‘Corporate Media Will Always Side With CEOs’: Sanders Rips Coverage of Looming UAW Strike
U.S. Sen. Bernie Sanders on Tuesday blasted corporate media coverage of United Auto Workers' contract demands and looming strike, echoing a video released last week by the UAW amid negotiations with vehicle manufacturers Ford, General Motors, and Stellantis.
A short list of media conglomerate control the vast majority "of what the American people see, hear, and read," and that is clearly on display with the labor conflict between the union and the "Big Three," Sanders (I-Vt.) argued in a statement, highlighting that "the major reasons as to why autoworkers might go out on strike have been rarely, if ever, the focus of the corporate media's coverage."
"In the first half of 2023, the Big Three automakers made a combined $23 billion in profits—up 80% from the same time period last year," Sanders noted. "But if you've watched any corporate news coverage of the pending strike by 150,000 autoworkers, you've heard more about the strikes' potential negative effects on the economy and a litany of excuses why very well-compensated CEOs just can't make a fair deal."
The chair of the Senate Health, Education, Labor, and Pensions (HELP) Committee continued:
You won't hear that last year the CEO of General Motors raked in about $29 million in total compensation, the CEO of Ford made approximately $21 million, and the CEO of Stellantis pocketed over $25 million. In fact, over the last four years pay for those CEOs has increased by more than 40%.
You won't hear that over the past decade these same companies made some $250 billion in profits in North America alone.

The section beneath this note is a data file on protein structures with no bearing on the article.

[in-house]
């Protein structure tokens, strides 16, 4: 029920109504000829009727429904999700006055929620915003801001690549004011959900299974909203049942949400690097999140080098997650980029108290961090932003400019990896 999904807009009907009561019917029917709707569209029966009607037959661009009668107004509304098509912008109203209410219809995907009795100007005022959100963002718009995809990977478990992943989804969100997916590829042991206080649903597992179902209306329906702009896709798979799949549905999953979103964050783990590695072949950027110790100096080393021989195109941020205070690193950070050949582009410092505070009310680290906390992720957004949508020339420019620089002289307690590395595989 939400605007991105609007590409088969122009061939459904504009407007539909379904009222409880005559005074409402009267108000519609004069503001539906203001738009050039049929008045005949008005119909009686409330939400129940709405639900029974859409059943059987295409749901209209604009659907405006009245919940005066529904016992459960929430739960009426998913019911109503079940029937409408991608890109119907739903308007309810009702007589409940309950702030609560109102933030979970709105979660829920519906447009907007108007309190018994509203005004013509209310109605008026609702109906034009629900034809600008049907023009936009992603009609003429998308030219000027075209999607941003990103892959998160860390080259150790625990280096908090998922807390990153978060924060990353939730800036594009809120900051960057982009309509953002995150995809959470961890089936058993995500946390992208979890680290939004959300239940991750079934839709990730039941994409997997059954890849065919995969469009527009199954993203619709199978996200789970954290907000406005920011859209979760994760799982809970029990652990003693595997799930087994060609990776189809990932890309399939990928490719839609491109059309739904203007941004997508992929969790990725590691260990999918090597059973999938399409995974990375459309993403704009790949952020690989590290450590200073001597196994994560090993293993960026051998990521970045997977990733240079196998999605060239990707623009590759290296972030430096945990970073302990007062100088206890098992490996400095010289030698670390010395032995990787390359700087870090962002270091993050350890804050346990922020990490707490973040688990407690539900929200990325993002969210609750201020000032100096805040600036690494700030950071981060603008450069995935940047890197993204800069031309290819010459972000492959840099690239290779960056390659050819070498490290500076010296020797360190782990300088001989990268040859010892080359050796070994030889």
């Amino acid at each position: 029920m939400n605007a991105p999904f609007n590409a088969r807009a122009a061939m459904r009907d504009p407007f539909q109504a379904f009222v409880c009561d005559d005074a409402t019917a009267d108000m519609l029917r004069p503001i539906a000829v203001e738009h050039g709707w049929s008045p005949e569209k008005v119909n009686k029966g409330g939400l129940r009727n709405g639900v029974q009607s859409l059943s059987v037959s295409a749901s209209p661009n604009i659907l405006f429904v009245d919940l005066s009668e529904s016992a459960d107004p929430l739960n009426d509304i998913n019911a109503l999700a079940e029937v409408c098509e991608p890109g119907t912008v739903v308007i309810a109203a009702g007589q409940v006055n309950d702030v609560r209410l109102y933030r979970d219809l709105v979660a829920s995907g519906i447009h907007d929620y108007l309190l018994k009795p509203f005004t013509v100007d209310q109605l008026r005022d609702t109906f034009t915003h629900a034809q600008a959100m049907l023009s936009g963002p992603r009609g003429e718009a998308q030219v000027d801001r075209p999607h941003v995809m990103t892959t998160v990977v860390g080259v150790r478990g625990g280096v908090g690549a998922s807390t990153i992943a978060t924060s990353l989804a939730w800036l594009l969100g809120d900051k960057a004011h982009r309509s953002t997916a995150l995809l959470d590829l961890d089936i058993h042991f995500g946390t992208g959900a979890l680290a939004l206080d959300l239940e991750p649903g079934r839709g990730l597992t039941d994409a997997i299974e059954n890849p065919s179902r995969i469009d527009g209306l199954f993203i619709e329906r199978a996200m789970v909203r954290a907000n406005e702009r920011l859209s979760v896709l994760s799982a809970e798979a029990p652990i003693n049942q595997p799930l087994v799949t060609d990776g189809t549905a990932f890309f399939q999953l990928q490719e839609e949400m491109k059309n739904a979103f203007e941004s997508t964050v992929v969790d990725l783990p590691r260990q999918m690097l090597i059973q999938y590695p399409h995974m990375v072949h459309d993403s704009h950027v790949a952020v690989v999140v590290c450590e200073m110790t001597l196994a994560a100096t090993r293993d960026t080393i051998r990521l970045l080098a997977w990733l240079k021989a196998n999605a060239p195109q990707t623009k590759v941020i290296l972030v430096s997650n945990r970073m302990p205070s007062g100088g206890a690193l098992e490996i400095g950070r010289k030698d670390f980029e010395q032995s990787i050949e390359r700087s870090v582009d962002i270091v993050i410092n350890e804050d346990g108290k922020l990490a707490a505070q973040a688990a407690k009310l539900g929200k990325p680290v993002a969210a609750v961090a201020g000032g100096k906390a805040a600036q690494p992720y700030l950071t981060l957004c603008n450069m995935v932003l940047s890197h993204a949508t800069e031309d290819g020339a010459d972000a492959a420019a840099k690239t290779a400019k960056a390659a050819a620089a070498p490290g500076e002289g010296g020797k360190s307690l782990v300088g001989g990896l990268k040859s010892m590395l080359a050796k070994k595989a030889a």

You won't hear that the average starting wage at the Big Three today is around $17 an hour—less than a number of nonunion auto plants around the country—and that the top wage is $32.32 an hour.
You won't hear that, unbelievably, over the last 20 years, the average wage for American autoworkers has decreased by 30% after adjusting for inflation.
You won't hear that autoworkers at the Big Three are earning less today than they did 15 years ago.
"Of course, none of this is new. The corporate media will always side with CEOs and shareholders," he added. "Despite what you might hear in the corporate media in the coming days, what the UAW is fighting for is not radical. It is the totally reasonable demand that autoworkers, who have made enormous financial sacrifices over the past 40 years, finally receive a fair share of the record-breaking profits their labor has generated."
Along with his statement calling out the corporate media, Sanders on Tuesday published an opinion piece in The Guardian urging Americans to "stand in solidarity with the UAW and create an economy that works for all, not just the privileged few."
In the event of a strike later this week, "the UAW members will be fighting not only for themselves but against a corporate culture of arrogance, cruelty, and selfishness causing massive and unnecessary pain for the majority of working families throughout the country," the senator stressed. "Their fight against corporate greed is our fight. Their victory will resonate all across the economy, impact millions of workers from coast to coast and help create a more just and equitable economy."
Sanders' remarks follow a September 7 video in which UAW president Shawn Fain spends about four minutes debunking a recent "NBC Nightly News" story, calling out corporate media coverage more broadly, and sharing some facts about the industry.
"You don't see big, splashy nightly news segments on how consumers will be impacted by companies choosing to spend billions on executive salaries, and stock buybacks, and special dividends," Fein said. "You only hear these concerns when the working class stands up and demands a fair share of the value we produce."
"But the autoworkers and working people of this country know what's really going on. We live it," he explained. "We know firsthand what it's like not to be able to afford the cars we produce. We know what it's like to live paycheck to paycheck while the companies we work for make out like bandits. We know what it's like for our communities to be decimated and our families to be torn apart by plant closures."
The UAW announced last month that 97% of participating members at "Big Three" voted to authorize a strike if a contract deal isn't reached by September 14.
Jessica Corbett is a senior editor and staff writer for Common Dreams.